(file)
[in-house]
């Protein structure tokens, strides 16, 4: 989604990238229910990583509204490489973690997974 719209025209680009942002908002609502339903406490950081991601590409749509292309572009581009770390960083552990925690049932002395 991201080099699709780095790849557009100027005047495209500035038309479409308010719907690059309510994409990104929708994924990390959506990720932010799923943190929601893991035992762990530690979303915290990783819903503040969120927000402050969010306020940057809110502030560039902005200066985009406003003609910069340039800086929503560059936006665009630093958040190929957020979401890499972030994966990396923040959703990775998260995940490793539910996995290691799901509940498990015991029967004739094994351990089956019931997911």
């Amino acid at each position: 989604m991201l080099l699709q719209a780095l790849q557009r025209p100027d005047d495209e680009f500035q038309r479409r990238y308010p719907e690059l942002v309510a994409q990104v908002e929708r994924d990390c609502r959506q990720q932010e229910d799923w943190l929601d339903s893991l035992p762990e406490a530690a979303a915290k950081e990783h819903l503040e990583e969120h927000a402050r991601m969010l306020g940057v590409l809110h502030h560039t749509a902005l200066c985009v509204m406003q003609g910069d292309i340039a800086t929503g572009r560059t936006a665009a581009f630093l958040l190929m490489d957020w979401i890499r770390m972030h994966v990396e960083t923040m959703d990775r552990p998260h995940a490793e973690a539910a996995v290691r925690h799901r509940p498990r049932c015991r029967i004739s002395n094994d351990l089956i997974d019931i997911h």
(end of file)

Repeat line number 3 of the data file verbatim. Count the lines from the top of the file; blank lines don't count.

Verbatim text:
């Amino acid at each position: 989604m991201l080099l699709q719209a780095l790849q557009r025209p100027d005047d495209e680009f500035q038309r479409r990238y308010p719907e690059l942002v309510a994409q990104v908002e929708r994924d990390c609502r959506q990720q932010e229910d799923w943190l929601d339903s893991l035992p762990e406490a530690a979303a915290k950081e990783h819903l503040e990583e969120h927000a402050r991601m969010l306020g940057v590409l809110h502030h560039t749509a902005l200066c985009v509204m406003q003609g910069d292309i340039a800086t929503g572009r560059t936006a665009a581009f630093l958040l190929m490489d957020w979401i890499r770390m972030h994966v990396e960083t923040m959703d990775r552990p998260h995940a490793e973690a539910a996995v290691r925690h799901r509940p498990r049932c015991r029967i004739s002395n094994d351990l089956i997974d019931i997911h």